Health issues related to insulin resistance are often accompanied by elevated fasting blood sugar and insulin levels, elevated hemoglobin A1c (a longer-term marker for blood sugar control), elevated post-meal blood sugar, elevated LDL-cholesterol, and elevated blood fats (triglycerides). Berberine has shown promise in affecting all of these factors, without some of the unpleasant side-effects of pharmaceutical drugs.1,2,3 These effects are quite significant, and berberine may be especially helpful for people whose blood sugar woes remains poorly controlled, despite a healthy diet, exercise, and an appropriate medication regimen. For those who are doing “all the right things,” but still don’t experience the expected improvements in health, berberine might be a powerful ally.   Of course, these individuals need to work with their doctors when adding berberine to their nutrition regimens.

As for how berberine exerts these effects, there are multiple mechanisms. One of them is that berberine may help the body secrete more insulin and also use that insulin more effectively. Besides aiding the body in producing more insulin, berberine also helps to increase the amounts and efficiency of insulin receptors. Insulin can only do its job of escorting glucose into the cells when there are properly functioning insulin receptors available to receive it. So, berberine may support better glycemic control on two fronts: enhancing production of insulin, as well as facilitating proper usage of the hormone.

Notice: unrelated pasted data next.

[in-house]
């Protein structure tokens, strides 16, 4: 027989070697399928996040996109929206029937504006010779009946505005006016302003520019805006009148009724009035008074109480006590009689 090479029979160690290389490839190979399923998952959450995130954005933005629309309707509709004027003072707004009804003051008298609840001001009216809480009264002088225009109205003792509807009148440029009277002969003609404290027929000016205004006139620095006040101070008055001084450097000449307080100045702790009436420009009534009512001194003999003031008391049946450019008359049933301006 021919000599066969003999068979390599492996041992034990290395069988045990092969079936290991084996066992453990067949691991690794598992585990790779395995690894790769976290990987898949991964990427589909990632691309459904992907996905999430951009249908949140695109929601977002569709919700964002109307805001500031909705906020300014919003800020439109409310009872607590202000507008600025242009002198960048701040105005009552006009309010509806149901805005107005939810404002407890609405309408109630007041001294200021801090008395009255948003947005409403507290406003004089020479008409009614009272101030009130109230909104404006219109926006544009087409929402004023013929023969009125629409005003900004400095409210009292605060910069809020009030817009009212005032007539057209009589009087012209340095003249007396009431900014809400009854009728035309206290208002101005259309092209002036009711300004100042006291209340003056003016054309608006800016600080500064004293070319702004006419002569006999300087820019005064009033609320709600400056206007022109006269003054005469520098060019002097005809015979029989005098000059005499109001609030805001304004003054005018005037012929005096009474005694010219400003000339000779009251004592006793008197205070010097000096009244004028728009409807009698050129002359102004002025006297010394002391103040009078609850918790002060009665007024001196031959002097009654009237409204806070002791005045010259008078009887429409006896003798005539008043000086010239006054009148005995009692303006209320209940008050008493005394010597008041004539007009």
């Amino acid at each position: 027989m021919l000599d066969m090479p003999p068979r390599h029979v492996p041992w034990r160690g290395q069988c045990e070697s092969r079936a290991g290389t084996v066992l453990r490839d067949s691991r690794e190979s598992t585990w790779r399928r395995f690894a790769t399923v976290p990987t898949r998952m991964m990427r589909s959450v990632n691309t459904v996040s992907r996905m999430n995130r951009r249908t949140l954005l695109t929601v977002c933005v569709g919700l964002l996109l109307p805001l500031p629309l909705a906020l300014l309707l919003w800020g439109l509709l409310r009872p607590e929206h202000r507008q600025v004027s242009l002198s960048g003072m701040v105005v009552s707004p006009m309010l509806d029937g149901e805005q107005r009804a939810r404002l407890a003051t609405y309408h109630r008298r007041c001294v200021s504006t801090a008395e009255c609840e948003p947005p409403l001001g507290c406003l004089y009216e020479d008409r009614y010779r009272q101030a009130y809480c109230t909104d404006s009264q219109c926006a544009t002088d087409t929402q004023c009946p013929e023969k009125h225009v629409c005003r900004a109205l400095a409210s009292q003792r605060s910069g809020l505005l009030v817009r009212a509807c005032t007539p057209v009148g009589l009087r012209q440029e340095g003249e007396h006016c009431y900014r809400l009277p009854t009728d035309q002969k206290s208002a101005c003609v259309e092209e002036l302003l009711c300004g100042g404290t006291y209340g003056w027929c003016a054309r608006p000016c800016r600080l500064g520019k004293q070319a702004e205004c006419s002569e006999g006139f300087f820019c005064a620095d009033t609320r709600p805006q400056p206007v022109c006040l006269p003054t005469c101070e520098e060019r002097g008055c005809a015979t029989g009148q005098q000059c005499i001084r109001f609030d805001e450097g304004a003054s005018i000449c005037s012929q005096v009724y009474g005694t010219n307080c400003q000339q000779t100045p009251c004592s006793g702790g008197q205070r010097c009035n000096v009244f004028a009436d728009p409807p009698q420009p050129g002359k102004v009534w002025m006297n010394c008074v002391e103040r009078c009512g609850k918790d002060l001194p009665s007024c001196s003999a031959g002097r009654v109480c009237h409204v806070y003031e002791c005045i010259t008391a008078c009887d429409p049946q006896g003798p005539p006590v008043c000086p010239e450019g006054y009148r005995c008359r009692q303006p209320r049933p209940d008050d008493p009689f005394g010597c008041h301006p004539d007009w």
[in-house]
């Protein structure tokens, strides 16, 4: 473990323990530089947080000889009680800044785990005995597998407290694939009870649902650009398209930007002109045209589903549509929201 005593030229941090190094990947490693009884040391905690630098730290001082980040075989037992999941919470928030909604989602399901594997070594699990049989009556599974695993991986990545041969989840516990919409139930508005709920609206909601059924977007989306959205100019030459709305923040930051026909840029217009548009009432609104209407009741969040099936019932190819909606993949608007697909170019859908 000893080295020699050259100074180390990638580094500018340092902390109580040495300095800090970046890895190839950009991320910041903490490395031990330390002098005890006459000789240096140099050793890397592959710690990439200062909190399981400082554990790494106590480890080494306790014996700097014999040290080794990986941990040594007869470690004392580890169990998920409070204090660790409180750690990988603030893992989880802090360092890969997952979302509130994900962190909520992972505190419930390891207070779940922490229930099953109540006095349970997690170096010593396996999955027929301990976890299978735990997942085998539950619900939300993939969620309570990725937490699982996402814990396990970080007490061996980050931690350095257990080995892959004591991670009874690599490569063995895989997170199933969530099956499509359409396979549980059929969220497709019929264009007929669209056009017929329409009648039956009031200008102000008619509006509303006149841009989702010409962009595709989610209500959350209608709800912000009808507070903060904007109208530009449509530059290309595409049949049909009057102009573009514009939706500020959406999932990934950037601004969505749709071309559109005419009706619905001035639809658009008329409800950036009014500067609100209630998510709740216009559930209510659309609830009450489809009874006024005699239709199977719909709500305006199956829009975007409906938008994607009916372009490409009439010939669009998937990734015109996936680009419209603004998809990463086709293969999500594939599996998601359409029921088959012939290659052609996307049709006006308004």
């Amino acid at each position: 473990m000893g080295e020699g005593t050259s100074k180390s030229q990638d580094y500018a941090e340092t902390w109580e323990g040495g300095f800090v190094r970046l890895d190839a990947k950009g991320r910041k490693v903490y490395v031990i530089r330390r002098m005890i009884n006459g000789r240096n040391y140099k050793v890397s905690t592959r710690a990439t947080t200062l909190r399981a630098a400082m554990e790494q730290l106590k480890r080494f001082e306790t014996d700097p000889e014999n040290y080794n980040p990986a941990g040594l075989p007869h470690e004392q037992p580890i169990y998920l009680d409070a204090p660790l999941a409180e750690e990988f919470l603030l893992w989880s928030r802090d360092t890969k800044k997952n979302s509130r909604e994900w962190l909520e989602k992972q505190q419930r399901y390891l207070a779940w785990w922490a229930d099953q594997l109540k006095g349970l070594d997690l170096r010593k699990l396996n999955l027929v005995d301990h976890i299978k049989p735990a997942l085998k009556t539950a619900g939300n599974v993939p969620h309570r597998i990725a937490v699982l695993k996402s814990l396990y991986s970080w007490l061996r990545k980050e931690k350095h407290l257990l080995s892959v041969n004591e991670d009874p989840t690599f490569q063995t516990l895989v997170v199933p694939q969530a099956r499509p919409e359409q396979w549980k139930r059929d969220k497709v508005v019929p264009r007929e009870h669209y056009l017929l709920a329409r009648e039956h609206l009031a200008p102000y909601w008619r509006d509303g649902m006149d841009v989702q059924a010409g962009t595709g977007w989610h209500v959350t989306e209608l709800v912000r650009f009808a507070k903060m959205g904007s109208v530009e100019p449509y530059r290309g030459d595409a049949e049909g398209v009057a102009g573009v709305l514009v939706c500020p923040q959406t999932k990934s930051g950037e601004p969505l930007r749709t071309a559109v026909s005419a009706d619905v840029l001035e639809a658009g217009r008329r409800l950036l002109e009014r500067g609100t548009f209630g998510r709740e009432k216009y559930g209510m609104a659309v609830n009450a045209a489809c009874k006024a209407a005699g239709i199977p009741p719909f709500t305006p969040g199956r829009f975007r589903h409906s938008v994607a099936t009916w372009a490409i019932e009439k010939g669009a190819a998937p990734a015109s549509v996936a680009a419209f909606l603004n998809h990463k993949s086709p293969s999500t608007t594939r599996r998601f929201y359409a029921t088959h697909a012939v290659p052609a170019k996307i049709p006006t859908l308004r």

Another way berberine may help with carbohydrate intolerance is by inhibiting the action of some of the intestinal enzymes involved in digesting carbohydrates. In animal studies, berberine has been shown to reduce the duration of elevated blood sugar after the animals were dosed with sucrose and maltose—two types of sugar that are broken down in the small intestine.

Aside from its powerful effects on glycemic control, berberine has also demonstrated the ability to favorably impact blood lipids (cholesterol and triglycerides). Unlike statin drugs, however, berberine does not affect the complex pathway by which the body produces cholesterol internally, and therefore, does not present the many undesirable side-effects linked to statins.

The way berberine may help reduce LDL is similar to the way it helps insulin work better—it helps to increase the expression of LDL receptors. Like insulin, LDL particles can’t perform their function of delivering cholesterol to cells unless there are functional LDL receptors on which they can “dock,” like a ship arriving in a port to deliver cargo.

As mentioned earlier, it is important for individuals to work closely with their doctors and health care practitioners when considering such compounds as berberine. Opening the line of communication with practitioners is the key in addressing one’s health in a comprehensive and educated way.



  1. Yin J, Xing H, Ye J. Efficacy of berberine in patients with type 2 diabetes mellitus. Metabolism. 2008 May;57(5):712-7.
  2. Zhang H et al. Berberine lowers blood glucose in type 2 diabetes mellitus patients through increasing insulin receptor expression. Metabolism. 2010 Feb;59(2):285-92.
  3. Zhou JY et al. Chronic effects of berberine on blood, liver glucolipid metabolism and liver PPARs expression in diabetic hyperlipidemic rats. Biol Pharm Bull. 2008 Jun;31(6):1169-76.